Warm Weather Woes from December for Orchardists

Lack of Chill Hours Leaves Peach Growers Looking at Crop Management Techniques

by ERIKA ALDRICH

FOR MOST PEOPLE, this winter’s warmer weather— cre­ated by the El Niño weather pattern— has been a welcome occurrence. However, for growers with peach trees in their orchards, the year’s unseasonably warm and wet weather is a cause for concern rather than celebration. It comes down to the fact that many trees that blossom and bear fruit, such as peaches, require a certain amount of chill hours in order to have the volume come harvest. Chill hours are necessary for the trees to produce fruit that’s optimal in both quantity and quality. Unfortunately, the southeastern region’s warm weath­er means the area’s peaches have not received enough chill hours as of yet.

According to Jeff Cook, a Univer­sity of Georgia Extension Agent with Taylor and Peach Counties, peach trees in his mid-Georgia region need 700 to 1,000 chill hours. “We basically only received about 150 hours of chill from October to December,” Cook shares, noting how few chill hours peaches have received thus far. He adds that the region’s un­seasonably warm weather might be doing harm above and beyond simply occupying hours usually filled by cold tem­peratures. “Some feel that warm weather negates chill hours,” Cook explains. “If this is indeed true, then the above figure [of 150 hours] might be high.” In essence, the warm weather might actually combat the chill hours already recorded, much like warm weather in February will melt snow that fell in No­vember, December, or January.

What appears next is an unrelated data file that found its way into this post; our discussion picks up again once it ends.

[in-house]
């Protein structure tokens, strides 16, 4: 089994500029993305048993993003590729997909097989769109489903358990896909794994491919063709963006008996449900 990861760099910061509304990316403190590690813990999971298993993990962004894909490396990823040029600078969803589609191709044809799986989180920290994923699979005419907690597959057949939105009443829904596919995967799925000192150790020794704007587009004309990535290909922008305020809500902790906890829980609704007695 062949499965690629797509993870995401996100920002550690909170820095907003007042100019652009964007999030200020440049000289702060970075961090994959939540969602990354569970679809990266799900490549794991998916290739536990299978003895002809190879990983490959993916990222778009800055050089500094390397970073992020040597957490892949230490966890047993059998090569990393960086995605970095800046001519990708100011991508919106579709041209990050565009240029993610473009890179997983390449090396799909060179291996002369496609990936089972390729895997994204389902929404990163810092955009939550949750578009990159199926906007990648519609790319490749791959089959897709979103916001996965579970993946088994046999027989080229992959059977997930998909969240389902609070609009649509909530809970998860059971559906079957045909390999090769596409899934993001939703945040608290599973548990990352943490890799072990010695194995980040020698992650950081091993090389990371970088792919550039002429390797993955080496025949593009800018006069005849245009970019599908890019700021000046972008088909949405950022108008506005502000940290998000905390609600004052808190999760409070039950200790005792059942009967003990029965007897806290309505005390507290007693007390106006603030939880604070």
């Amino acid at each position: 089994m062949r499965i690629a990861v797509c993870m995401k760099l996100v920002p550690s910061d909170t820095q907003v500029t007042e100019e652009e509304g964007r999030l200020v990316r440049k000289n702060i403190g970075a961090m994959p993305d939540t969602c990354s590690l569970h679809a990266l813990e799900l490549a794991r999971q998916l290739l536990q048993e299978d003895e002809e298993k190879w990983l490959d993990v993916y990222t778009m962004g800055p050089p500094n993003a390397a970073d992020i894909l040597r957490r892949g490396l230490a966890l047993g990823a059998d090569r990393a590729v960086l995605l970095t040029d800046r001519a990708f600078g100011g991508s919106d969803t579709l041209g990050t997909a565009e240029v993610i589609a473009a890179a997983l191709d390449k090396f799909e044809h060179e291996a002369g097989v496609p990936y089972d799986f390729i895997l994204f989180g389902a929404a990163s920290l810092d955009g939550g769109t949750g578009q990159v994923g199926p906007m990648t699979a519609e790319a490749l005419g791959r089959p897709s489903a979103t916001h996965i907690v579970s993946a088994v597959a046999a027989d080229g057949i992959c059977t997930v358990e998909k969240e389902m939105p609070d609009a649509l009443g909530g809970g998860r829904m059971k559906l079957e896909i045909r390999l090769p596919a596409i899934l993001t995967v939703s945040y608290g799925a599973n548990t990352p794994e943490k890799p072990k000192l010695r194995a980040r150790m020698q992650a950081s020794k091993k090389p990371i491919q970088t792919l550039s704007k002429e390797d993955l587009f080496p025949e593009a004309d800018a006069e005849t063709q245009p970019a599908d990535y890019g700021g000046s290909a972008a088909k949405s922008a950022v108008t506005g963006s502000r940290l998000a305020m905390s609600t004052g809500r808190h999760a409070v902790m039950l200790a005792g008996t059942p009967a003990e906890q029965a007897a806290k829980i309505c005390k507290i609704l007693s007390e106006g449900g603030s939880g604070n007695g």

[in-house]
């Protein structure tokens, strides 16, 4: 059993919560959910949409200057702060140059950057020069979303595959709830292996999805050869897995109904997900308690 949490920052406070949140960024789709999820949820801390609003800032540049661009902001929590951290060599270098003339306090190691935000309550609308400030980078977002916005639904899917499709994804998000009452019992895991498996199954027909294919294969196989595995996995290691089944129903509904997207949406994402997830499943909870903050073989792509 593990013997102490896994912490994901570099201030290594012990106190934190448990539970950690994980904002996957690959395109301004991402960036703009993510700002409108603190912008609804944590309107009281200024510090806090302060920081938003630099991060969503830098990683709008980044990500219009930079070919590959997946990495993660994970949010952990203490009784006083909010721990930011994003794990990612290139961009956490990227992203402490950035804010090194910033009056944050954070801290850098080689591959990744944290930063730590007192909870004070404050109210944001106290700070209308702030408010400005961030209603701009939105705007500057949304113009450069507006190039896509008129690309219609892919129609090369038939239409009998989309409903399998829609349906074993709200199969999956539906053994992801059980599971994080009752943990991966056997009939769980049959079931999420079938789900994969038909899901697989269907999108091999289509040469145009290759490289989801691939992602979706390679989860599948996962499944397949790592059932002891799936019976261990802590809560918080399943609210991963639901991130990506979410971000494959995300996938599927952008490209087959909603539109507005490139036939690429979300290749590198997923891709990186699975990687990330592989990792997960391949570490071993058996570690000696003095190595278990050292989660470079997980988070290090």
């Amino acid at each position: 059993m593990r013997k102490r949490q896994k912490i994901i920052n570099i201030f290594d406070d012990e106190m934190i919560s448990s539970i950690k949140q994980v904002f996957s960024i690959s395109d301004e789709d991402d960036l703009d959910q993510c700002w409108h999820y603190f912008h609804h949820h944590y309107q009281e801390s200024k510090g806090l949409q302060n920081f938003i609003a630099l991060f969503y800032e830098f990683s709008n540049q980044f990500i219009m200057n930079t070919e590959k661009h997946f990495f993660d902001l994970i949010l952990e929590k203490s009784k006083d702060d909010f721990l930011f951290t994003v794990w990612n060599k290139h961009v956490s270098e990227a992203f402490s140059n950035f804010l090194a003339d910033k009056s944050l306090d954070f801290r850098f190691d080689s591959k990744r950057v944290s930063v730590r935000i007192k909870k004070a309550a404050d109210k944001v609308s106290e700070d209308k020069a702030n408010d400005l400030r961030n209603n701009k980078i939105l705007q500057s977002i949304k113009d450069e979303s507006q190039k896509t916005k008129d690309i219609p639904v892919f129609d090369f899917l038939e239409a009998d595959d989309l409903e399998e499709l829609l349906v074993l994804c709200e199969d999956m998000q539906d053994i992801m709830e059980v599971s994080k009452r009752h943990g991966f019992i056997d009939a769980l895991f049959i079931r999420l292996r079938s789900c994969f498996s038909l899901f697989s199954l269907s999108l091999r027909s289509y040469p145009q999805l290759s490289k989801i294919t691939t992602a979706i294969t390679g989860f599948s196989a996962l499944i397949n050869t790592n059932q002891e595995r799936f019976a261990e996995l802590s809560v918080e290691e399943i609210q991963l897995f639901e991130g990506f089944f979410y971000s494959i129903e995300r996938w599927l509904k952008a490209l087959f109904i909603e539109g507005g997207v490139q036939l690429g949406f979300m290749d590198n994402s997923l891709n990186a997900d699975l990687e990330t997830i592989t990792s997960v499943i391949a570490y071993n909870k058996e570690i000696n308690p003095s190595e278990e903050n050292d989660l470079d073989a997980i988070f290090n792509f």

For peach country further south—such as southern Geor­gia and Florida— the prognosis isn’t much better. In terms of chill hours, “they require less,” maintains Cook, “but they are still very short on the chill hours that they need.” It’s been unseasonably warm no matter how far south you go, and the need for chill hours is present in every peach variety.

Adding to the problem, warmer temperatures in Feb­ruary and beyond are a real possibility. “The cold January temperatures have helped get us closer to an amount of chill that will produce a quality crop,” Cook observes. But, with El Niño still in effect, January’s chilly temperatures might not be enough. Between early January and mid-February, peaches can accumulate about 1,000 chill hours, but more warm weather will obviously put that possibility of getting enough chill hours in question, especially if warm weather does indeed negate chill hours.

If peach trees don’t get enough chill hours, then they will likely produce a late or reduced crop. According to Cook, more warm weather would most likely create problems. “We have reached 50 percent of required chill on most of our va­rieties, so warm weather would begin to push trees to break dormancy,” Cook explains. “This would cause a long bloom period with weak blooms, poor fruit quality, and delayed leaf out. We could see severe crop loss in high chill varieties.”

While growers can’t control the weather, there are a few techniques they can try, according to Cook. “There are some production practices (mostly pruning) that growers are em­ploying,” he points out. “We are also trying to determine if an application of a fruit thinning compound might help set a high quality crop.”